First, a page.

Slowness - the long, hot ferment of a compost pile - Recognising the different temporalities, rhythms and scales that we need to work at, and actively resourcing ourselves to work at a pace that is comfortable for each of us. Our ethic of slowness allows us to build trust and care, making time to gather, & reflect on our work, methods, values and decisions. For us, slowness supports accessibility and the long term sustainability of our work together.

Interdependence and skillsharing - under and above ground networks living in symbiosis - A key part of our practice is about building and facilitating healthy relationships and exchanges with each other, our environments, the communities we work in, other collectives, networks and individuals. This includes the sharing of space, materials, knowledge, resources and a recognition of the ways we are all interconnected. Our organisational systems and structures are the result of shared learning from other coops, and organisations we have been inspired by e.g. Navigate, Community Food Growers’ Network, Guerilla Translation, Concrete Action and Principle Six (amongst others).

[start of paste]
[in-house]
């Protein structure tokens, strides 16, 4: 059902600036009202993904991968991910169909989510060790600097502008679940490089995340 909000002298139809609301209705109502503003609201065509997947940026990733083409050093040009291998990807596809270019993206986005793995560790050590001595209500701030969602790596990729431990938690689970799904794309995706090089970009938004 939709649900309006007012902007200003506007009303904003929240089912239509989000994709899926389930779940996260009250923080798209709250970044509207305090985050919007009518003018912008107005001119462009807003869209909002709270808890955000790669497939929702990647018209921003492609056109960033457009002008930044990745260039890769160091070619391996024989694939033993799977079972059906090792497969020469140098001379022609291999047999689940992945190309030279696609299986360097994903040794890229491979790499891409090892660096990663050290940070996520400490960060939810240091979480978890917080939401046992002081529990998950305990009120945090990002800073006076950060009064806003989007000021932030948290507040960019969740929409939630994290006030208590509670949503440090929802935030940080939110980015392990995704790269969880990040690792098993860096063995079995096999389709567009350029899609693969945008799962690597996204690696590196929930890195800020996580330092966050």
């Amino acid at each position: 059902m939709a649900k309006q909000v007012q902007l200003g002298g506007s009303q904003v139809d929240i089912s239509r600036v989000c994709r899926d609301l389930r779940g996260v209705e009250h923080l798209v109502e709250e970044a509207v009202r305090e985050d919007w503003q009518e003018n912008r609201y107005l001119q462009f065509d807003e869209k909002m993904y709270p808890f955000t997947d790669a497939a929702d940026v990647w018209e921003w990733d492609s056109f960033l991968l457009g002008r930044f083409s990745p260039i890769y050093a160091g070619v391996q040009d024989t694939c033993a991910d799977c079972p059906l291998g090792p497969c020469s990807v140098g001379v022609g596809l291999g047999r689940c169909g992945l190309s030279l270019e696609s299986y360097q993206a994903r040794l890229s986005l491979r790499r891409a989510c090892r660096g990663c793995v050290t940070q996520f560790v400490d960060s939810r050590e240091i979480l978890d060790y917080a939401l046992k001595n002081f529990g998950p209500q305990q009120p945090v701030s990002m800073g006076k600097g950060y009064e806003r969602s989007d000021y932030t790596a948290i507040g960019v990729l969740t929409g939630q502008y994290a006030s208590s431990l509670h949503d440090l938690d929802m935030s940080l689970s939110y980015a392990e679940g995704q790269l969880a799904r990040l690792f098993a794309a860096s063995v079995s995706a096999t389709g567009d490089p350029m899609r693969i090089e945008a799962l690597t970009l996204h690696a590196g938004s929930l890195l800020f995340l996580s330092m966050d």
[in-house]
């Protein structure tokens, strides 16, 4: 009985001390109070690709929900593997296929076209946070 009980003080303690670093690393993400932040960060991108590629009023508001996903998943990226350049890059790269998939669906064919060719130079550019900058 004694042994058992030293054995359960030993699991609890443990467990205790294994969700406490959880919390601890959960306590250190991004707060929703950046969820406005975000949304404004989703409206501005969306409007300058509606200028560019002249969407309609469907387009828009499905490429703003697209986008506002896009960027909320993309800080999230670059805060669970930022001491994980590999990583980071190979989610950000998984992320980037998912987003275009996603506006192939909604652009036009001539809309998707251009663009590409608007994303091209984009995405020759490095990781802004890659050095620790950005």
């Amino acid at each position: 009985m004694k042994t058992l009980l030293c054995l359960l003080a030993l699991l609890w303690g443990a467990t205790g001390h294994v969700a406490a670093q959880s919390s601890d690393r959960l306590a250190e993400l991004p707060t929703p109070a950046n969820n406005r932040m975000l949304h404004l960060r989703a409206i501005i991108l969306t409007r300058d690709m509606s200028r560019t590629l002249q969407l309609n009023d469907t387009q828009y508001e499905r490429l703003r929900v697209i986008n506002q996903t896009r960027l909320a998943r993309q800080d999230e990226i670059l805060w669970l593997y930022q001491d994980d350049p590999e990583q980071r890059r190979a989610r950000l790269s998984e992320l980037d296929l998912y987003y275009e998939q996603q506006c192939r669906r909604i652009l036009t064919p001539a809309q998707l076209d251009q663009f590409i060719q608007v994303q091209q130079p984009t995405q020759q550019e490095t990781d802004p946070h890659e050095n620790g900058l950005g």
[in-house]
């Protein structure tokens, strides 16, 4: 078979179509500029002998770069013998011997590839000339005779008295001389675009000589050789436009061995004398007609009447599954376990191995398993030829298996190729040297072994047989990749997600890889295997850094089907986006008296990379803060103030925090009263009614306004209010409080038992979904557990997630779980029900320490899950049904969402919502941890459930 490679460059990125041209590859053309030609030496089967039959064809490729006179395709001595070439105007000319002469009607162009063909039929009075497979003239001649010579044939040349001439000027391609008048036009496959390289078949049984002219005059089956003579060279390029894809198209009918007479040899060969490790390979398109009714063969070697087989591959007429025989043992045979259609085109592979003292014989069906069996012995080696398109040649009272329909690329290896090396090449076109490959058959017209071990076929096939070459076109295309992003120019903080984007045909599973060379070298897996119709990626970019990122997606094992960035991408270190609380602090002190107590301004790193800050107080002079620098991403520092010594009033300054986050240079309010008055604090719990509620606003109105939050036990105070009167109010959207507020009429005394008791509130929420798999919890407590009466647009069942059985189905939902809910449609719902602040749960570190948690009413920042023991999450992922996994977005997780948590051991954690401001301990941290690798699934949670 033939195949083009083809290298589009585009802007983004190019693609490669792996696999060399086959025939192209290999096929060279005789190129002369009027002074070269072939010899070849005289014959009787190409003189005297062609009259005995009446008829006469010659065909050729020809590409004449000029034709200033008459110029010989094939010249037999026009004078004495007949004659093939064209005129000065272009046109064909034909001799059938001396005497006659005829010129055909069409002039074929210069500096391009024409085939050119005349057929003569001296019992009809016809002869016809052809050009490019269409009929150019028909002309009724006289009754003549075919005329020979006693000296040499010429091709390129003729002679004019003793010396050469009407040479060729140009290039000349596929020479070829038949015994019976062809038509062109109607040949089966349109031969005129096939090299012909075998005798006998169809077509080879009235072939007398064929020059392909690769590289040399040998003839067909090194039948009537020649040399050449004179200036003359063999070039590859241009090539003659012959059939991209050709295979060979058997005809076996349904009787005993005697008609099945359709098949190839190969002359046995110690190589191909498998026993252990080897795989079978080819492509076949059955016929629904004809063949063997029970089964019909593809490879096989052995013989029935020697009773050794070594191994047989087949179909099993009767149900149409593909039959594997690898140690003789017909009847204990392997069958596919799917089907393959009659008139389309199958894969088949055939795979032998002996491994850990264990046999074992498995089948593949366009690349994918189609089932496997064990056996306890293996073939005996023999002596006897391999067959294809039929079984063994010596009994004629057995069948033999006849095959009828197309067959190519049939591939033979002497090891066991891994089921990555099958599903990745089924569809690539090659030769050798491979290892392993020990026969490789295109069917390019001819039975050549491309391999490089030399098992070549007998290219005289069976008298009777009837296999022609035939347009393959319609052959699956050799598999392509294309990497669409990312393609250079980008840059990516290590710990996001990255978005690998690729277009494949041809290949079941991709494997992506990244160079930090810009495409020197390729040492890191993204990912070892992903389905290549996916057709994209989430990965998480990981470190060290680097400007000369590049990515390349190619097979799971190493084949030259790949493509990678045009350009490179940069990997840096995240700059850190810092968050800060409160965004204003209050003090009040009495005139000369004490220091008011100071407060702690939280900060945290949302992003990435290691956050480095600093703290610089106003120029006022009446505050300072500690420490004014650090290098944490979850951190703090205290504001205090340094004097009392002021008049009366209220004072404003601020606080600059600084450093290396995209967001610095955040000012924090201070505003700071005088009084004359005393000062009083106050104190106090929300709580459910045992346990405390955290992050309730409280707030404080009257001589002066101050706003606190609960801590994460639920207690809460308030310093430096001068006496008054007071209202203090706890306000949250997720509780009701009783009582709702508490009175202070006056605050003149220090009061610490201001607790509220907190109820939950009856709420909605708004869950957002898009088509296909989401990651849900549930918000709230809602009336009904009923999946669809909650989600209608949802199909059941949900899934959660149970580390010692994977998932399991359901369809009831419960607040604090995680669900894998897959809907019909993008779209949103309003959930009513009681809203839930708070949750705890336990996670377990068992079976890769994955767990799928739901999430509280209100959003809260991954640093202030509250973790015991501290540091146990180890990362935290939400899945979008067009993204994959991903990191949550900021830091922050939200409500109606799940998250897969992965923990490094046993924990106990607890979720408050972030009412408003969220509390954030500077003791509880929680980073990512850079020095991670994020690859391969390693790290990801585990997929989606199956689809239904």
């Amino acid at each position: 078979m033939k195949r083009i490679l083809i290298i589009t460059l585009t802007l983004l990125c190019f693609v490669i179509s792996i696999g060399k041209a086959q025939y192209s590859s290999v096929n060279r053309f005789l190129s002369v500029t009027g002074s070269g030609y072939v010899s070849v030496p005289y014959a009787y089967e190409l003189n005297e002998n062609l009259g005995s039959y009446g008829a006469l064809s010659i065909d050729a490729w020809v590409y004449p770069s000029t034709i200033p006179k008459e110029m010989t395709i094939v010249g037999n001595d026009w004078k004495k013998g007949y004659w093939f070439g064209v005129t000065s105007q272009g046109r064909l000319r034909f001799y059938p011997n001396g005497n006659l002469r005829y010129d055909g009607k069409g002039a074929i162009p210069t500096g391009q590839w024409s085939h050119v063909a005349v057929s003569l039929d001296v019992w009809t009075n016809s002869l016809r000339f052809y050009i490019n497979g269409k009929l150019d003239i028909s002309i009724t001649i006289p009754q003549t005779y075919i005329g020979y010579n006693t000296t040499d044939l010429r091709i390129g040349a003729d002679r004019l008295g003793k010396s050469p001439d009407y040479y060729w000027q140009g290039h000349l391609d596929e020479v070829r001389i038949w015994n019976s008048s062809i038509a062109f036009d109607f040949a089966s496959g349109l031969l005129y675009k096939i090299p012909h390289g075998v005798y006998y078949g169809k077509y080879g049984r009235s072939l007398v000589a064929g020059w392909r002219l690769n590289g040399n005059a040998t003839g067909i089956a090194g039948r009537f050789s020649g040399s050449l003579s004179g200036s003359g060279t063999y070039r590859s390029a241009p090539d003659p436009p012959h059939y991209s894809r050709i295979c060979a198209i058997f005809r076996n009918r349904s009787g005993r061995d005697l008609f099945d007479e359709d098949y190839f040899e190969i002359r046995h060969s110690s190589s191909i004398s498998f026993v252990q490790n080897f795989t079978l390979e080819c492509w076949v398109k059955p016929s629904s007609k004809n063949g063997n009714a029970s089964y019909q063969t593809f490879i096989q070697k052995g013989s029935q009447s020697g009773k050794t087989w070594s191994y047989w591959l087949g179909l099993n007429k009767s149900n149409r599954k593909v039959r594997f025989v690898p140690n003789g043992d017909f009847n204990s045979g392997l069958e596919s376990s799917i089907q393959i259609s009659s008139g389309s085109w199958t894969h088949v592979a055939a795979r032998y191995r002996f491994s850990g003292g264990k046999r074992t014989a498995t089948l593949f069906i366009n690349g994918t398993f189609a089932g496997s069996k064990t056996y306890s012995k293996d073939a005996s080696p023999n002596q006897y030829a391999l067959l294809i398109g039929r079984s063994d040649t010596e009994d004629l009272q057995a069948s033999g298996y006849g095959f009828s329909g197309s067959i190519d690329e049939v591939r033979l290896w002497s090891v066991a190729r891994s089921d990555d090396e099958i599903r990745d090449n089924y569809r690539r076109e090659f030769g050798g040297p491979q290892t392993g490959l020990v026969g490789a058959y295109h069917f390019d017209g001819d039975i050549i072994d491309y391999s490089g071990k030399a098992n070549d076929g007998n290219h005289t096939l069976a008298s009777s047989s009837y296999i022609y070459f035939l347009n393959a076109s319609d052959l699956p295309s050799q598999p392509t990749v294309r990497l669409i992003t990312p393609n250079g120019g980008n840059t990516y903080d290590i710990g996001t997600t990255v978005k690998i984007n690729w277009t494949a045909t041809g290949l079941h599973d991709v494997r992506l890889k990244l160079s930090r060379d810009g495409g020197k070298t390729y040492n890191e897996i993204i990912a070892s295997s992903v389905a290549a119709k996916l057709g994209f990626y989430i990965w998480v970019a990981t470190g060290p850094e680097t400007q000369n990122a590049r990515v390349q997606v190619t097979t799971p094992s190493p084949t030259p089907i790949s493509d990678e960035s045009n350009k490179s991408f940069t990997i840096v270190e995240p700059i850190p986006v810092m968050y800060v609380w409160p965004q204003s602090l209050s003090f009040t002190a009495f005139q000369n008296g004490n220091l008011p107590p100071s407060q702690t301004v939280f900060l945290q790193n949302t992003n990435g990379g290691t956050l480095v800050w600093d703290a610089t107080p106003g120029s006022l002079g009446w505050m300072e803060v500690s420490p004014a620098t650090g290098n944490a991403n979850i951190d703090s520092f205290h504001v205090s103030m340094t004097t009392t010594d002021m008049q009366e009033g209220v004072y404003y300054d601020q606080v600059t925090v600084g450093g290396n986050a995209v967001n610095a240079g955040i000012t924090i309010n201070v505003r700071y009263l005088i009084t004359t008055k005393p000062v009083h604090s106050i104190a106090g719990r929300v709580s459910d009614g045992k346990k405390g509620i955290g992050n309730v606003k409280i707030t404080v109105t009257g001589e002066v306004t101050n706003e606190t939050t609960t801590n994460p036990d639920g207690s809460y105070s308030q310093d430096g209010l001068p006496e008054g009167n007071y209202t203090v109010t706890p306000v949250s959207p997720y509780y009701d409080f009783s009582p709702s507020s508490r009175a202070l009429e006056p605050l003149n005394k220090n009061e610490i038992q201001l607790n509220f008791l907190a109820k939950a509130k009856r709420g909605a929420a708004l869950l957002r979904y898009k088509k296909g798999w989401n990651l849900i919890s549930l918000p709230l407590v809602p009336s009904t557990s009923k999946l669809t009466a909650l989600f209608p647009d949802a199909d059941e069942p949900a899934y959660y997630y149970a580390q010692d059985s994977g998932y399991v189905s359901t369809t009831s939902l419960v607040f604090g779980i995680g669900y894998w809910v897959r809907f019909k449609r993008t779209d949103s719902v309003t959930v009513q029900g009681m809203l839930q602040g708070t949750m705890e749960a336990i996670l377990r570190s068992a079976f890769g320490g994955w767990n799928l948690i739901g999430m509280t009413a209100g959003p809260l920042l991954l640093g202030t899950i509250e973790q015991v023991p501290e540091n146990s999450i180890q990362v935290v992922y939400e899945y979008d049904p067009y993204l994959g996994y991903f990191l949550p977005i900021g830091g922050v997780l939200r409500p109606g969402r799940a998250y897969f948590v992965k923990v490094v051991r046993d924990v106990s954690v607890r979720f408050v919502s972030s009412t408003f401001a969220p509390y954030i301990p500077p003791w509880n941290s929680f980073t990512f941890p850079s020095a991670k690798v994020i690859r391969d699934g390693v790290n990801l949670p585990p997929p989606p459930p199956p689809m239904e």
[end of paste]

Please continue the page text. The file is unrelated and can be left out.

Co-design and cooperation - we are multitudes, making together ~ We are passionate about practicing co-design, co-creation and cooperation in all our work, from developing organisational systems, to decision making, writing and building stuff together. Based on our collective learning and research we are committed to collaborating in an accessible, open, non-hierarchical and transparent way, with lots of space for ongoing reflection, learning, digesting, feedback and growth. We value the energy and ideas of new members, associates and collaborators which nourishes us and our work.